18. Assisi — a city in the mountains
Approximately 5 million visitors each year to turn a small town in Umbria into a thriving tourist area in Italy that would surprise even the St. Francis, founder of the city.
What is so attractive for tourists? Among the many other wonders of this Basilica di San Francesco 13th century, with the sacred relics of Francis and beautiful frescoes, documenting his life, as well as numerous other churches, Roman ruins, sacred shrines, and the narrow medieval streets, creating almost mystical atmosphere under the patronage UNESCO.
Assisi is a town and comune of Italy in the Province of Perugia in the Umbria region, on the western flank of Monte Subasio.
It was the birthplace of St. Francis, who founded the Franciscan religious order in the town in 1208, and St. Clare, the founder of the Poor Sisters, which later became the Order of Poor Clares after her death. The 19th-century Saint Gabriel of Our Lady of Sorrows was also born in Assisi.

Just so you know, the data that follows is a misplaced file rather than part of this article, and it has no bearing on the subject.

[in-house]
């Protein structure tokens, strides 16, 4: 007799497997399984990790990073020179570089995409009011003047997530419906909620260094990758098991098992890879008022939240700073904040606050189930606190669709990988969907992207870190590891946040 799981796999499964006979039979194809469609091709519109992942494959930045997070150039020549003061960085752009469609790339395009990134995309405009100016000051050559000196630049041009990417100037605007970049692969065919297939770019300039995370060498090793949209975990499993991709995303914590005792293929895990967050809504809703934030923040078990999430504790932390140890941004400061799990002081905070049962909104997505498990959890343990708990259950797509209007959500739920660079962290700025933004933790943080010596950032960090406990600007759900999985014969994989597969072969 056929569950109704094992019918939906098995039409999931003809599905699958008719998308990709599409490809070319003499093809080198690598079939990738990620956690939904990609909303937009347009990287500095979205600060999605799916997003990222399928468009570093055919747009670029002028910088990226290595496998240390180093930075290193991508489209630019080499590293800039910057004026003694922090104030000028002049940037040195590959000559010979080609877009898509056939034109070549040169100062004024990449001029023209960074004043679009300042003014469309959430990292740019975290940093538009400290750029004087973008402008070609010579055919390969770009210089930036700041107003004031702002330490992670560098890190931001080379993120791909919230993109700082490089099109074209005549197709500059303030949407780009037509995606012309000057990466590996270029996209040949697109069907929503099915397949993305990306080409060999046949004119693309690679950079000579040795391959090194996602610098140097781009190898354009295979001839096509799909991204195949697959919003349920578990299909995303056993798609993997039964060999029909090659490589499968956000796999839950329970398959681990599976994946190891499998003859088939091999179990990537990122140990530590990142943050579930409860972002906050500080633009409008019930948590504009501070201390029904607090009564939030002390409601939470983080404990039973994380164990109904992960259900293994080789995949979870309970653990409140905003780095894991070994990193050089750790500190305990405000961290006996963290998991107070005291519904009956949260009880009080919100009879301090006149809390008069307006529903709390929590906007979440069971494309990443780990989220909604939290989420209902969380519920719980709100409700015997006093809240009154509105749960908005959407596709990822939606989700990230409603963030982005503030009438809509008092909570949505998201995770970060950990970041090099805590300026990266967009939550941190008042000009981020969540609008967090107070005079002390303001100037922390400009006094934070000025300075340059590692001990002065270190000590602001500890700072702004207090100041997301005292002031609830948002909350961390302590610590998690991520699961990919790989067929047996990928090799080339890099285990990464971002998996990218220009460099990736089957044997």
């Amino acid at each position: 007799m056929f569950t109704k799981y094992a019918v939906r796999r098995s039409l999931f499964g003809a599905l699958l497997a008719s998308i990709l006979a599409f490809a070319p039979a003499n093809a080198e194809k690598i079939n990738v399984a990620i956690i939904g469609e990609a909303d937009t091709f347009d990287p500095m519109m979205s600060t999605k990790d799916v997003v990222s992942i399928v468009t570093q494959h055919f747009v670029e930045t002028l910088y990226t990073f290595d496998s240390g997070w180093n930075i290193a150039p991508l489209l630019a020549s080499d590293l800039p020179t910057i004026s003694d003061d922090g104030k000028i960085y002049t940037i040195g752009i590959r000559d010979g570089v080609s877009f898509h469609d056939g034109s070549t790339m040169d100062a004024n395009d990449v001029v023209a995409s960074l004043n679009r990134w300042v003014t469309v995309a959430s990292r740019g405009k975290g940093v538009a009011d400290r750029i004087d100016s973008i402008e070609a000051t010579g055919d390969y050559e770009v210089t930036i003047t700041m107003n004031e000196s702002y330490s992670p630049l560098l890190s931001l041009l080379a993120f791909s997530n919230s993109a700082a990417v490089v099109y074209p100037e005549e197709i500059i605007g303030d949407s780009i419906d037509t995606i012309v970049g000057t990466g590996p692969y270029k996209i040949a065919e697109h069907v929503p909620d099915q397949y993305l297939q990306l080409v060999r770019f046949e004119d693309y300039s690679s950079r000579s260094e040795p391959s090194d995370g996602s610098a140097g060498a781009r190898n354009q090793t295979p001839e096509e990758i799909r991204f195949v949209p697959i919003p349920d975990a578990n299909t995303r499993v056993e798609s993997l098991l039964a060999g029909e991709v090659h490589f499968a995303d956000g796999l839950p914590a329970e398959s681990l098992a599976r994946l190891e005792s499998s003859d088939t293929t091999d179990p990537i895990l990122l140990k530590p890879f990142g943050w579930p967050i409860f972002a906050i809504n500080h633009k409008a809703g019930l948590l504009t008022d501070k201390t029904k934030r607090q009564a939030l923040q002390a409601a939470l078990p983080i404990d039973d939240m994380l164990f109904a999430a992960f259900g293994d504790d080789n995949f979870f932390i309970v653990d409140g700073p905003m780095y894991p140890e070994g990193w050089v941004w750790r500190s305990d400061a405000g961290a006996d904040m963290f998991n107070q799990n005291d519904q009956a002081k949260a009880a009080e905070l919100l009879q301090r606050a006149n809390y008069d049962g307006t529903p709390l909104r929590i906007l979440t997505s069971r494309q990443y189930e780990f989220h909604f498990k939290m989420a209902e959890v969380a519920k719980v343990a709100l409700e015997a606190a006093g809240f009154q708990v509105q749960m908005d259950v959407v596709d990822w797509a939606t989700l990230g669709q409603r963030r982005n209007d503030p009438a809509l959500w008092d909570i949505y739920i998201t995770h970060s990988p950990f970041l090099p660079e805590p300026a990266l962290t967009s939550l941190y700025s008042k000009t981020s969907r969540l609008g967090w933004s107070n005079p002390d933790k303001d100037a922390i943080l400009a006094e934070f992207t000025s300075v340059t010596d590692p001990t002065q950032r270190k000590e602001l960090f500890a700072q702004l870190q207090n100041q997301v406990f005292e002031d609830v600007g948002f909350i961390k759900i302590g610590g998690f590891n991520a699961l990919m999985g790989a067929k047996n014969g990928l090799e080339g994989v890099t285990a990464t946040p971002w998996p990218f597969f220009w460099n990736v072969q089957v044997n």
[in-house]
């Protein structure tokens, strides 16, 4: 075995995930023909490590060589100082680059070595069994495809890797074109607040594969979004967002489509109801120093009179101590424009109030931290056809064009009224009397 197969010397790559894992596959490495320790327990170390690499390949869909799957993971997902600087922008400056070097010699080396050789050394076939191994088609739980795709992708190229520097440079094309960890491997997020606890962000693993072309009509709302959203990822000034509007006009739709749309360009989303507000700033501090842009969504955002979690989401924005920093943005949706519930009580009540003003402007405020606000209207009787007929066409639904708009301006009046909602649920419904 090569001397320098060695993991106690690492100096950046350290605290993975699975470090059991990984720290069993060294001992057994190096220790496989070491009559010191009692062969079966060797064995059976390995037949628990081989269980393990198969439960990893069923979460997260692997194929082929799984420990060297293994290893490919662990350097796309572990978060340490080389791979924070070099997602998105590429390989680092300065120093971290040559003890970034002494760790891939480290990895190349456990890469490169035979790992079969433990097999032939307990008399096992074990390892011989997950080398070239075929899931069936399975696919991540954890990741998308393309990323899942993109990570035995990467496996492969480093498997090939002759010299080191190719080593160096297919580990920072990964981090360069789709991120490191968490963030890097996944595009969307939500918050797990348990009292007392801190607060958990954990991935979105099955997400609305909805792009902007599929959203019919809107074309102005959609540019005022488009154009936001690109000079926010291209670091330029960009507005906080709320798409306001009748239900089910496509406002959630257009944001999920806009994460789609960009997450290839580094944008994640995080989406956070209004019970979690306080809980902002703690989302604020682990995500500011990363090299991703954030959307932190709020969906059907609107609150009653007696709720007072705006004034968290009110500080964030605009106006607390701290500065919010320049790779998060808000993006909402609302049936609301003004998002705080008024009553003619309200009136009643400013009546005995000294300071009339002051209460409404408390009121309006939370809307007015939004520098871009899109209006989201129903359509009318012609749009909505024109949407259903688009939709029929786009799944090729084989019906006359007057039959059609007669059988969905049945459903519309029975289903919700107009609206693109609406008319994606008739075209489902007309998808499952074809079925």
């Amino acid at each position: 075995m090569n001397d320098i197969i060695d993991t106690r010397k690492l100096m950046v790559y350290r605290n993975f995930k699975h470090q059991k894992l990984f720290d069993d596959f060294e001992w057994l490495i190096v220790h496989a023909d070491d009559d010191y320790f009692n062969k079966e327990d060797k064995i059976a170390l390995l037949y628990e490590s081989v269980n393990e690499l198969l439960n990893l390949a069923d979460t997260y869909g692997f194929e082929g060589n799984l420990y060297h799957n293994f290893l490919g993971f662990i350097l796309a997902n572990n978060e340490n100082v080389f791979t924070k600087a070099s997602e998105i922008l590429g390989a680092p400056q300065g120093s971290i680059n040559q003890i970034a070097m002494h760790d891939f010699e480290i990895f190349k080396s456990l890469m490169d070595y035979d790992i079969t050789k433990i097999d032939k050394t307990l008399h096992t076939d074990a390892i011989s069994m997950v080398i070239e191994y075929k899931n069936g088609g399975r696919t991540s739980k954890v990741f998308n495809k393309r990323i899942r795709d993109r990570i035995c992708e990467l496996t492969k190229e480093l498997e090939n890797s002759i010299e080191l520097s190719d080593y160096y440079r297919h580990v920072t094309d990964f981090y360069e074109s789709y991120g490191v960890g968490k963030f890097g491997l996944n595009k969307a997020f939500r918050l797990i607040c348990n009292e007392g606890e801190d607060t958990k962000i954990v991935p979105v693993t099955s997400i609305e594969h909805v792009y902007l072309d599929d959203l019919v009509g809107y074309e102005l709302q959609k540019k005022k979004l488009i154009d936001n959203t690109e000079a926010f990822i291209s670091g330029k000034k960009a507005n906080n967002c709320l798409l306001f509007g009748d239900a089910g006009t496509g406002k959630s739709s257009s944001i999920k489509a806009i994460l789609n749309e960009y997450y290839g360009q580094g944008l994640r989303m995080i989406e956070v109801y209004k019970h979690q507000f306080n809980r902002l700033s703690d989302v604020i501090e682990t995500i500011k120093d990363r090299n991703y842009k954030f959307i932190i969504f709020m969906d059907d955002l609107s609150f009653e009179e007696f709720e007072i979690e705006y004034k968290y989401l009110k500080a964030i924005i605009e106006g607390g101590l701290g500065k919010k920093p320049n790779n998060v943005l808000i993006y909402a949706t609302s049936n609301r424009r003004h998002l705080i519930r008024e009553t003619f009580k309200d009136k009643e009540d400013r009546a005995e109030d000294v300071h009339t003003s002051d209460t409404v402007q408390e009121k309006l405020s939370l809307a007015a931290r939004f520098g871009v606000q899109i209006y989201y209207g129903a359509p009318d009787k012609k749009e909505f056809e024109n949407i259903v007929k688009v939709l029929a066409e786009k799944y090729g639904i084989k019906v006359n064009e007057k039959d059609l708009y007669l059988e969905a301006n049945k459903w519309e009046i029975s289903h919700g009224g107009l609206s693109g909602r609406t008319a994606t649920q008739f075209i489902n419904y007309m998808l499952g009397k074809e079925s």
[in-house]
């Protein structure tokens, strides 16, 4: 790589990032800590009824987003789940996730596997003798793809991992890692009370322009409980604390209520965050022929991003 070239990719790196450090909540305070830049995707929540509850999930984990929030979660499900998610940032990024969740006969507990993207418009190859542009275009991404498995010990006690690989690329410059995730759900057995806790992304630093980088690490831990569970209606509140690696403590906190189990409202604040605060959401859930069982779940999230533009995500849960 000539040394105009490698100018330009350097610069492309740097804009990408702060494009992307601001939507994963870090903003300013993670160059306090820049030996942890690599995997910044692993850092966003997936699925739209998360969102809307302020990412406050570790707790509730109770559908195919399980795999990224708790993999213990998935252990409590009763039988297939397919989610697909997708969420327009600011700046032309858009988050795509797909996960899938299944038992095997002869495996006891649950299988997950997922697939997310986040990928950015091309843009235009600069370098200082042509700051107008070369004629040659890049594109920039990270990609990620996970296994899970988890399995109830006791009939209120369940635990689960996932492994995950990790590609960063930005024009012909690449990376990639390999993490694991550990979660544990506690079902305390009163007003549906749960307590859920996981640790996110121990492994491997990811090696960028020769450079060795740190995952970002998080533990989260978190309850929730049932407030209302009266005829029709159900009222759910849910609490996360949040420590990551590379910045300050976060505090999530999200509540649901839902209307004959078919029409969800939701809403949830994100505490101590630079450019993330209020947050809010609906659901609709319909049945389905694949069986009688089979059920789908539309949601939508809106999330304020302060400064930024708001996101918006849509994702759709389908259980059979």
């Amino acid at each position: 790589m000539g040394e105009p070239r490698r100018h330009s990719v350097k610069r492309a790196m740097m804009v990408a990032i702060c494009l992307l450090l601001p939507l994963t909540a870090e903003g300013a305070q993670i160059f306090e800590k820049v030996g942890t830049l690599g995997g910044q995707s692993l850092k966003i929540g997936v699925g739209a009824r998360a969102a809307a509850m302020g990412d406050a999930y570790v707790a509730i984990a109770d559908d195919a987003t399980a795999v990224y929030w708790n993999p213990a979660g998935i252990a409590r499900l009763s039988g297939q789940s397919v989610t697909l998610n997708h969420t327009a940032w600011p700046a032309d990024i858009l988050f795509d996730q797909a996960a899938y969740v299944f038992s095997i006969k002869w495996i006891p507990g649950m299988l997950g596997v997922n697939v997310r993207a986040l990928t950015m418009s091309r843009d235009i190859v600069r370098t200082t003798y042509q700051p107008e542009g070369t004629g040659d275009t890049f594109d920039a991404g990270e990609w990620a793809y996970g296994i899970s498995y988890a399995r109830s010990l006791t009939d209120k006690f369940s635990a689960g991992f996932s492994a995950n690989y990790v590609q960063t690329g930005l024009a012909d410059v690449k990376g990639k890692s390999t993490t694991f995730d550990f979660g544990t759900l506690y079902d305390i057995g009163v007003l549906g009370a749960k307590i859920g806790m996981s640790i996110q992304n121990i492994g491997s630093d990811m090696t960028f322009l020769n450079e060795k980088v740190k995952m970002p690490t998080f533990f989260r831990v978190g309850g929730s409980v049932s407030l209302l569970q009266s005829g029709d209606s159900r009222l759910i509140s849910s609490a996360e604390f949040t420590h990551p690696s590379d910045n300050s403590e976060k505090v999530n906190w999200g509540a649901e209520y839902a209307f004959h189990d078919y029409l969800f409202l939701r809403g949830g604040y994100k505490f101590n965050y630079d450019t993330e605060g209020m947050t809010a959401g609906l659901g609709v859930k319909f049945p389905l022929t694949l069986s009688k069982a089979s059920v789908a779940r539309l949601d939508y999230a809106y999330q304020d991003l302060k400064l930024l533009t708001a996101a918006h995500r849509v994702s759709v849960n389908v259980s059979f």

Around 1000 BC a wave of immigrants settled in the upper Tiber valley as far as the Adriatic Sea, and also in the neighborhood of Assisi. These were the Umbrians, living in small fortified settlements on high ground. From 450 BC these settlements were gradually taken over by the Etruscans. The Romans took control of central Italy after the Battle of Sentinum in 295 BC. They built the flourishing municipium Asisium on a series of terraces on Monte Subasio. Roman remains can still be found in Assisi: city walls, the forum (now Piazza del Comune), a theatre, an amphitheatre and the Temple of Minerva (now transformed into the Church of Santa Maria sopra Minerva). In 1997, the remains of a Roman villa were also discovered containing several well-preserved rooms with frescoes and mosaics in a condition rarely found outside sites such as Pompei.
In 238 AD Assisi was converted to Christianity by bishop Rufino, who was martyred at Costano. According to tradition, his remains rest in the Cathedral Church of San Rufino in Assisi.